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Old 11-13-2013, 05:39 PM   #5
jwfoley
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Quote:
I think what jwfoley is arguing for is some sort of biological control, while you might call inputs an experimental control.
Better to call input a technical control. But yes, if you do a biological control, a technical control may be redundant. And if your only control is technical then your biological findings might not be very solid.
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Old 11-13-2013, 06:32 PM   #6
Wallysb01
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A single Chip is a single experiment. You take "A" DNA and pull down a subset "B". "A" is then the control of that singular experiment. The wider experiment may contain different stages, treatments, tissues, antibodies, etc., but they all hinge on the simple put A in get B out. Then you can start comparing B1, B2 ... Bn when correcting each for A1, A2, ... An. Arguig over technical control or experimental control is largely an argument over semantics.

My assumption is that omy567 has A1, A2 and B1, B2, but is now wondering if he can just continue with only B3 ... Bn. I would argue that's not very wise as it relaying on the assumption that cells grown separately, cross linked separately, sheered separately, run through library prep and sequencing separately will yield similar data.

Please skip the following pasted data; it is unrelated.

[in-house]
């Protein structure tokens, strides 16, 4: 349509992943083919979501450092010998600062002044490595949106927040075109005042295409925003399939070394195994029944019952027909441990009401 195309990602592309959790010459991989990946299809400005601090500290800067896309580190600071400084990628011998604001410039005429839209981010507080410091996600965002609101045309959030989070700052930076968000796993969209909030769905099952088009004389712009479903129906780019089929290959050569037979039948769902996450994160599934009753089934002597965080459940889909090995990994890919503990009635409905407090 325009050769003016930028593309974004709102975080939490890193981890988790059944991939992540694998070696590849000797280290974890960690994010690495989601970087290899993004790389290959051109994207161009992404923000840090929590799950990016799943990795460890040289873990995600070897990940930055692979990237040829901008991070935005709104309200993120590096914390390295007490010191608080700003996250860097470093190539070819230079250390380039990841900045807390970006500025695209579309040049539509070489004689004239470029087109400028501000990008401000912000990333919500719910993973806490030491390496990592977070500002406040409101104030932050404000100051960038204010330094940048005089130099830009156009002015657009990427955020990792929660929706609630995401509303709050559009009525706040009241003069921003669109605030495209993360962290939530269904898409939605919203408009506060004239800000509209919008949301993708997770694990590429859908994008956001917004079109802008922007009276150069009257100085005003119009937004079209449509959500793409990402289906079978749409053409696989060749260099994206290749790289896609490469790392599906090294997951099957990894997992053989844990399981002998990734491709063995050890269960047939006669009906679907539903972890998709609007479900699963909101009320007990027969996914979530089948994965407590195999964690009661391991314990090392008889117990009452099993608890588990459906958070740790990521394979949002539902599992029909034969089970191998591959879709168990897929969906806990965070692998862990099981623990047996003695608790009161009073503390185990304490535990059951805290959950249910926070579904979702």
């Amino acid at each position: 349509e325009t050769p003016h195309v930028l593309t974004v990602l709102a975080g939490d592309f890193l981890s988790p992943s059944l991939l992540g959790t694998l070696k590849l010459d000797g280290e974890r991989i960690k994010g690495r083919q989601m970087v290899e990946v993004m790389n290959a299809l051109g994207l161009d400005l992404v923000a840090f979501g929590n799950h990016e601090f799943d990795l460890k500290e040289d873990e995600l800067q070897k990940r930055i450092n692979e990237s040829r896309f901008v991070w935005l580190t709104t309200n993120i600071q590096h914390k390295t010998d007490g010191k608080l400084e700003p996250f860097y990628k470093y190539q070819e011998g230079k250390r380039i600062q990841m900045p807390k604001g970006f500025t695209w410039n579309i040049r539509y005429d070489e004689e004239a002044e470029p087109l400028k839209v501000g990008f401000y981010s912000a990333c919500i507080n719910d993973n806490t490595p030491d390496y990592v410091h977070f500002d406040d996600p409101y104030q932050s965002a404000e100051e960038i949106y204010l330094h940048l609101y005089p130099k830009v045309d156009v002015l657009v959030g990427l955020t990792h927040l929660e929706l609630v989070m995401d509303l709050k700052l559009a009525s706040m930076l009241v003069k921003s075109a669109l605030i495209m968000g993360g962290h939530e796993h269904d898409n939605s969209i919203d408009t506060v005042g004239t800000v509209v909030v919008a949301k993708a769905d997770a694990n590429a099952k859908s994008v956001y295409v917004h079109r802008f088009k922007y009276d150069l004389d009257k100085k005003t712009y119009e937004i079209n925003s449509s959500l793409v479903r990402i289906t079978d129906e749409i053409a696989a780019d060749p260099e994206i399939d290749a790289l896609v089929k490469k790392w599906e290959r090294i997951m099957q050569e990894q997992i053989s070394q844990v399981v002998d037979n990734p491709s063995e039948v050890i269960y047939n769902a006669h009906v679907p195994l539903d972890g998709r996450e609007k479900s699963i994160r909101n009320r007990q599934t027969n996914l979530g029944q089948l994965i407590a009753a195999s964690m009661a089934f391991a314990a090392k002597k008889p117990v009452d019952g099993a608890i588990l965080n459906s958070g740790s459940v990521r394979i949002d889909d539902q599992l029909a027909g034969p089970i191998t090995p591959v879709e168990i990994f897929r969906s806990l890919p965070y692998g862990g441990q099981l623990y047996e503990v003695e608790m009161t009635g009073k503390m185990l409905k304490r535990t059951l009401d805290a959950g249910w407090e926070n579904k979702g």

You only need maybe 1/4-1/6 of a 1x50bp HiSeq lane, which could cost as little as $100-200 in library prep and $200 sequencing. That's not a lot of money to protect yourself from batch biases.
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Old 02-12-2014, 08:59 AM   #7
zwang0614
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The Input is better to be included for each chromatin extraction. There are quite a lot of reasons to do so.

http://nar.oxfordjournals.org/content/39/15/e103.long
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Old 02-12-2014, 09:27 AM   #8
jwfoley
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That paper says exactly the opposite of what you're saying.

Quote:
We show that relying on input control as a normalizer is not generally appropriate
In particular:

Quote:
However, we observed that C. elegans ChIP input control DNA sequence data (hereafter referred to as input sequence) display strong reproducible patterns (Figure 1a). These patterns do not appear to be due to cross-linking and incomplete solubilization of DNA fragments in the input extract because similar patterns are evident in published genomic DNA sequence data (7), where the DNA was deproteinated prior to fragmentation and not cross-linked (Figure 1a). The reproducibility of the patterns indicates that they are not due to random sampling variations.
In other words, not only do you not need to do an input control for each ChIP, but you probably don't need to do an input control at all, because the biases it captures are constant across all experiments on the same genome. The biases are inherent and biological, not technical.
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Old 03-20-2014, 07:58 AM   #9
dbrg77
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It is better to include input for every chip you do so that you keep everything in parallel.

Having said that, we have found that peak calling results have negligible differences using different input as long as it is from the same cell type. Now as long as we have one input for a particular cell line, we do not do input at all.